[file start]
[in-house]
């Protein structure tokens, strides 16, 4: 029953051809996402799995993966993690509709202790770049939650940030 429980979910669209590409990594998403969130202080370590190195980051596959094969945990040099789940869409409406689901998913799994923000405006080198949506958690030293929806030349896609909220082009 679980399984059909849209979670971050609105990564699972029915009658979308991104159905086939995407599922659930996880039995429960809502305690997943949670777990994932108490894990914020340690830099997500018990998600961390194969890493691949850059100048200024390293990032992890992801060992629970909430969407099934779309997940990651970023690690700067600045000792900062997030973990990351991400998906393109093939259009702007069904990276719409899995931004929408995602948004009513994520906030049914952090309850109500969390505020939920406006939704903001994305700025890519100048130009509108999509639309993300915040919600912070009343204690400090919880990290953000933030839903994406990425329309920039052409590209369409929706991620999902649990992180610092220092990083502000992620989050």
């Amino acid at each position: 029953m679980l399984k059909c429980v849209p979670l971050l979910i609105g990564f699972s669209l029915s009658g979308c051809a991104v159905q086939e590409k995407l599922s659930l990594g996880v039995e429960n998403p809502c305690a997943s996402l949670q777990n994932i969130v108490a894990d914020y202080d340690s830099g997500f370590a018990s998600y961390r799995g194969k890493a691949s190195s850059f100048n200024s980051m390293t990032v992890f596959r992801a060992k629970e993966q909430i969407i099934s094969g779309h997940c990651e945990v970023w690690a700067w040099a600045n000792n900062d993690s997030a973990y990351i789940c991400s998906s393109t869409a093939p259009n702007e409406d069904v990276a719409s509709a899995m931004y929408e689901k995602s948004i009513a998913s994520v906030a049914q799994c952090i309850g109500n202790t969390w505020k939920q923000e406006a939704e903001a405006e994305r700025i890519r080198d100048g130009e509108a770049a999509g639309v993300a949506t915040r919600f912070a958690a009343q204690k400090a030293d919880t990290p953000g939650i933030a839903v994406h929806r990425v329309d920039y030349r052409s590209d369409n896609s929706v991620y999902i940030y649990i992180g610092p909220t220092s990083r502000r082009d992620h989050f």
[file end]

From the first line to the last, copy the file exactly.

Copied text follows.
[in-house]
């Protein structure tokens, strides 16, 4: 029953051809996402799995993966993690509709202790770049939650940030 429980979910669209590409990594998403969130202080370590190195980051596959094969945990040099789940869409409406689901998913799994923000405006080198949506958690030293929806030349896609909220082009 679980399984059909849209979670971050609105990564699972029915009658979308991104159905086939995407599922659930996880039995429960809502305690997943949670777990994932108490894990914020340690830099997500018990998600961390194969890493691949850059100048200024390293990032992890992801060992629970909430969407099934779309997940990651970023690690700067600045000792900062997030973990990351991400998906393109093939259009702007069904990276719409899995931004929408995602948004009513994520906030049914952090309850109500969390505020939920406006939704903001994305700025890519100048130009509108999509639309993300915040919600912070009343204690400090919880990290953000933030839903994406990425329309920039052409590209369409929706991620999902649990992180610092220092990083502000992620989050």
């Amino acid at each position: 029953m679980l399984k059909c429980v849209p979670l971050l979910i609105g990564f699972s669209l029915s009658g979308c051809a991104v159905q086939e590409k995407l599922s659930l990594g996880v039995e429960n998403p809502c305690a997943s996402l949670q777990n994932i969130v108490a894990d914020y202080d340690s830099g997500f370590a018990s998600y961390r799995g194969k890493a691949s190195s850059f100048n200024s980051m390293t990032v992890f596959r992801a060992k629970e993966q909430i969407i099934s094969g779309h997940c990651e945990v970023w690690a700067w040099a600045n000792n900062d993690s997030a973990y990351i789940c991400s998906s393109t869409a093939p259009n702007e409406d069904v990276a719409s509709a899995m931004y929408e689901k995602s948004i009513a998913s994520v906030a049914q799994c952090i309850g109500n202790t969390w505020k939920q923000e406006a939704e903001a405006e994305r700025i890519r080198d100048g130009e509108a770049a999509g639309v993300a949506t915040r919600f912070a958690a009343q204690k400090a030293d919880t990290p953000g939650i933030a839903v994406h929806r990425v329309d920039y030349r052409s590209d369409n896609s929706v991620y999902i940030y649990i992180g610092p909220t220092s990083r502000r082009d992620h989050f």